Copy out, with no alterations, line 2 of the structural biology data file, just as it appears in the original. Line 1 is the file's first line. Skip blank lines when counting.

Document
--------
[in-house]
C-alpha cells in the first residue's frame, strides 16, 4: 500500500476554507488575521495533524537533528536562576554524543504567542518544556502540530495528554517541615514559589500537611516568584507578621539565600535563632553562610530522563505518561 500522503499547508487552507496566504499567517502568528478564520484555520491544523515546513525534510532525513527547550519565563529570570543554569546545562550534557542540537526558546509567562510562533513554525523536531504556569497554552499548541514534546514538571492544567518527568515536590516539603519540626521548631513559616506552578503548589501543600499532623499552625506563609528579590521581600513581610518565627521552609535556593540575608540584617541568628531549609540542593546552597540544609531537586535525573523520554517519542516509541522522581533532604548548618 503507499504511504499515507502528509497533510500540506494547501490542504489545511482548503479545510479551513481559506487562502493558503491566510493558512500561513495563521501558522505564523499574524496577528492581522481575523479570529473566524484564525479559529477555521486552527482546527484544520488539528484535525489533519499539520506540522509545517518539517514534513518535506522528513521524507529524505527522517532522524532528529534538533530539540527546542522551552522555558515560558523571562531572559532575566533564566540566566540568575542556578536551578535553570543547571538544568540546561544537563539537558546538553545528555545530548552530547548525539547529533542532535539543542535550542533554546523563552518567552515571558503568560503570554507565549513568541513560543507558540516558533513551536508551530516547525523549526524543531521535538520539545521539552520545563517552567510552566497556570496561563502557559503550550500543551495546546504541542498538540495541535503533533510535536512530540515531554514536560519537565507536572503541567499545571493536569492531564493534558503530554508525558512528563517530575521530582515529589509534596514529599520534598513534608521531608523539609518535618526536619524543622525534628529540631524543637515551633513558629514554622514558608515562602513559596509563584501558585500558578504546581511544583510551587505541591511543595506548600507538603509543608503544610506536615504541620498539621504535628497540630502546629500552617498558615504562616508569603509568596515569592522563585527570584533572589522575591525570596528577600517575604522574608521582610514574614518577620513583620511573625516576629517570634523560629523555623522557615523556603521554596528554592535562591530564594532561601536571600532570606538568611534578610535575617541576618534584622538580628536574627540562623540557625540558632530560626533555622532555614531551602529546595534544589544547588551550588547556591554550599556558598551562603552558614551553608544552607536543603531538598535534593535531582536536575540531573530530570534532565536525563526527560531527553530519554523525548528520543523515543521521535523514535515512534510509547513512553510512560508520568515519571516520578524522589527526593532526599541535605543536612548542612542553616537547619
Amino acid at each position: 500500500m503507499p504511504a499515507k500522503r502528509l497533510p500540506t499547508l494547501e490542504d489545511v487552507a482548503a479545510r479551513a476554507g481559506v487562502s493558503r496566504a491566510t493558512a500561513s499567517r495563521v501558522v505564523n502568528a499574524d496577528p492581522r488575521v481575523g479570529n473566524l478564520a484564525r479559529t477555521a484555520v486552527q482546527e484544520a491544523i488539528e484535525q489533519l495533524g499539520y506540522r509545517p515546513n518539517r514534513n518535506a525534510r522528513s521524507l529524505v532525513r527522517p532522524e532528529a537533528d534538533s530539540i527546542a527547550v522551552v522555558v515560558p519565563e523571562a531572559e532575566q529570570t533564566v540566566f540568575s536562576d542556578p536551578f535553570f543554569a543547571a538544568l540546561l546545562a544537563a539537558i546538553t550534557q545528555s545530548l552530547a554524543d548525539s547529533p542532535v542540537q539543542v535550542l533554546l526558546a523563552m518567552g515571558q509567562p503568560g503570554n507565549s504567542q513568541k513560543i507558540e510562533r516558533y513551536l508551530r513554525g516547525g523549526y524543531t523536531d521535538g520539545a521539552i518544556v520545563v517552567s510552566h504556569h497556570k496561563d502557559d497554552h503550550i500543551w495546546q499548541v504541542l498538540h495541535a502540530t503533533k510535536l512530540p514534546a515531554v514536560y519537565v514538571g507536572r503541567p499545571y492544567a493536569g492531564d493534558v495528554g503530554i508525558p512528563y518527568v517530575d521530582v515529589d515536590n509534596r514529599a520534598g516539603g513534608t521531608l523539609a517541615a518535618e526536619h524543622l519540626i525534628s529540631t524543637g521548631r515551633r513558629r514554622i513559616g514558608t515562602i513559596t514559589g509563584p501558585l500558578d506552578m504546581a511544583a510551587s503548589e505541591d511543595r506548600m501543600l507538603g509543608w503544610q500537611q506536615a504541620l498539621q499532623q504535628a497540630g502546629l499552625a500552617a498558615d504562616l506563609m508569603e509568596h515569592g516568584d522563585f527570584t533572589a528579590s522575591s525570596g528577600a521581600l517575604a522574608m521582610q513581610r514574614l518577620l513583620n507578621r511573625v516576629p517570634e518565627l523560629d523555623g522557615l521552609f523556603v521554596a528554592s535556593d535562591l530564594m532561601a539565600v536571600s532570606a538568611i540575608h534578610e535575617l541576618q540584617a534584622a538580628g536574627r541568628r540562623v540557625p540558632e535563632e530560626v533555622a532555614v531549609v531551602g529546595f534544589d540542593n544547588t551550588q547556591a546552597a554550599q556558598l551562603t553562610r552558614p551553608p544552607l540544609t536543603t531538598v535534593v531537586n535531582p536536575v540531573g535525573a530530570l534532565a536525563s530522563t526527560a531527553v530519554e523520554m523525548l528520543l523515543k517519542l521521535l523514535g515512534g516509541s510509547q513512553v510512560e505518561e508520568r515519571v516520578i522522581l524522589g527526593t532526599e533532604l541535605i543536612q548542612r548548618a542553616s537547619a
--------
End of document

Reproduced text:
C-alpha cells in the first residue's frame, strides 16, 4: 500500500476554507488575521495533524537533528536562576554524543504567542518544556502540530495528554517541615514559589500537611516568584507578621539565600535563632553562610530522563505518561 500522503499547508487552507496566504499567517502568528478564520484555520491544523515546513525534510532525513527547550519565563529570570543554569546545562550534557542540537526558546509567562510562533513554525523536531504556569497554552499548541514534546514538571492544567518527568515536590516539603519540626521548631513559616506552578503548589501543600499532623499552625506563609528579590521581600513581610518565627521552609535556593540575608540584617541568628531549609540542593546552597540544609531537586535525573523520554517519542516509541522522581533532604548548618 503507499504511504499515507502528509497533510500540506494547501490542504489545511482548503479545510479551513481559506487562502493558503491566510493558512500561513495563521501558522505564523499574524496577528492581522481575523479570529473566524484564525479559529477555521486552527482546527484544520488539528484535525489533519499539520506540522509545517518539517514534513518535506522528513521524507529524505527522517532522524532528529534538533530539540527546542522551552522555558515560558523571562531572559532575566533564566540566566540568575542556578536551578535553570543547571538544568540546561544537563539537558546538553545528555545530548552530547548525539547529533542532535539543542535550542533554546523563552518567552515571558503568560503570554507565549513568541513560543507558540516558533513551536508551530516547525523549526524543531521535538520539545521539552520545563517552567510552566497556570496561563502557559503550550500543551495546546504541542498538540495541535503533533510535536512530540515531554514536560519537565507536572503541567499545571493536569492531564493534558503530554508525558512528563517530575521530582515529589509534596514529599520534598513534608521531608523539609518535618526536619524543622525534628529540631524543637515551633513558629514554622514558608515562602513559596509563584501558585500558578504546581511544583510551587505541591511543595506548600507538603509543608503544610506536615504541620498539621504535628497540630502546629500552617498558615504562616508569603509568596515569592522563585527570584533572589522575591525570596528577600517575604522574608521582610514574614518577620513583620511573625516576629517570634523560629523555623522557615523556603521554596528554592535562591530564594532561601536571600532570606538568611534578610535575617541576618534584622538580628536574627540562623540557625540558632530560626533555622532555614531551602529546595534544589544547588551550588547556591554550599556558598551562603552558614551553608544552607536543603531538598535534593535531582536536575540531573530530570534532565536525563526527560531527553530519554523525548528520543523515543521521535523514535515512534510509547513512553510512560508520568515519571516520578524522589527526593532526599541535605543536612548542612542553616537547619